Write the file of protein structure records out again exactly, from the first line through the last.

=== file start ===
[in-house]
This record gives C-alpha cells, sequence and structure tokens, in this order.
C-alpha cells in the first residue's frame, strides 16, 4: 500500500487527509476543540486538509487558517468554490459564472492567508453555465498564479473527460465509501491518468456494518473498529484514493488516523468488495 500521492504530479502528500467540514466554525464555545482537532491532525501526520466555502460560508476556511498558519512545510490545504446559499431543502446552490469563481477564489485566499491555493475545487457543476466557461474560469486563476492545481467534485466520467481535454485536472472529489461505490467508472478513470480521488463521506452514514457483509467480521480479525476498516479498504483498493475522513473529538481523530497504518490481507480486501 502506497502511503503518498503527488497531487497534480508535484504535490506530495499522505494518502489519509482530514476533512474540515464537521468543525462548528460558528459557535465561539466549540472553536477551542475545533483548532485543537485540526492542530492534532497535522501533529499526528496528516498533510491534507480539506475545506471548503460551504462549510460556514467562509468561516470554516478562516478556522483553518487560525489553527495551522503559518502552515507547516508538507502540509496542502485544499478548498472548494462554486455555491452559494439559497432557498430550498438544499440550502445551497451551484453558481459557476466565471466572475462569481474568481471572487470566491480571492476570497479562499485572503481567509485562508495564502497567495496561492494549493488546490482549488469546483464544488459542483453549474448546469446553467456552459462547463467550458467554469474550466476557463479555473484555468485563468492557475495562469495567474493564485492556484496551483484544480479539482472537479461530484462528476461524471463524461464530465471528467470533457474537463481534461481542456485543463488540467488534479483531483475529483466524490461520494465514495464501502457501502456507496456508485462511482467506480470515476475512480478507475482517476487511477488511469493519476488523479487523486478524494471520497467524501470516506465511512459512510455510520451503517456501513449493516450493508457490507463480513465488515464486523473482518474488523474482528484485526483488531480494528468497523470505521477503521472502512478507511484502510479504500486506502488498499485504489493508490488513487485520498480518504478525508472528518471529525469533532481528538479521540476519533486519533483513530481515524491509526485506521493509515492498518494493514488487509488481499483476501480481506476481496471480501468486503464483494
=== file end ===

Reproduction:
[in-house]
This record gives C-alpha cells, sequence and structure tokens, in this order.
C-alpha cells in the first residue's frame, strides 16, 4: 500500500487527509476543540486538509487558517468554490459564472492567508453555465498564479473527460465509501491518468456494518473498529484514493488516523468488495 500521492504530479502528500467540514466554525464555545482537532491532525501526520466555502460560508476556511498558519512545510490545504446559499431543502446552490469563481477564489485566499491555493475545487457543476466557461474560469486563476492545481467534485466520467481535454485536472472529489461505490467508472478513470480521488463521506452514514457483509467480521480479525476498516479498504483498493475522513473529538481523530497504518490481507480486501 502506497502511503503518498503527488497531487497534480508535484504535490506530495499522505494518502489519509482530514476533512474540515464537521468543525462548528460558528459557535465561539466549540472553536477551542475545533483548532485543537485540526492542530492534532497535522501533529499526528496528516498533510491534507480539506475545506471548503460551504462549510460556514467562509468561516470554516478562516478556522483553518487560525489553527495551522503559518502552515507547516508538507502540509496542502485544499478548498472548494462554486455555491452559494439559497432557498430550498438544499440550502445551497451551484453558481459557476466565471466572475462569481474568481471572487470566491480571492476570497479562499485572503481567509485562508495564502497567495496561492494549493488546490482549488469546483464544488459542483453549474448546469446553467456552459462547463467550458467554469474550466476557463479555473484555468485563468492557475495562469495567474493564485492556484496551483484544480479539482472537479461530484462528476461524471463524461464530465471528467470533457474537463481534461481542456485543463488540467488534479483531483475529483466524490461520494465514495464501502457501502456507496456508485462511482467506480470515476475512480478507475482517476487511477488511469493519476488523479487523486478524494471520497467524501470516506465511512459512510455510520451503517456501513449493516450493508457490507463480513465488515464486523473482518474488523474482528484485526483488531480494528468497523470505521477503521472502512478507511484502510479504500486506502488498499485504489493508490488513487485520498480518504478525508472528518471529525469533532481528538479521540476519533486519533483513530481515524491509526485506521493509515492498518494493514488487509488481499483476501480481506476481496471480501468486503464483494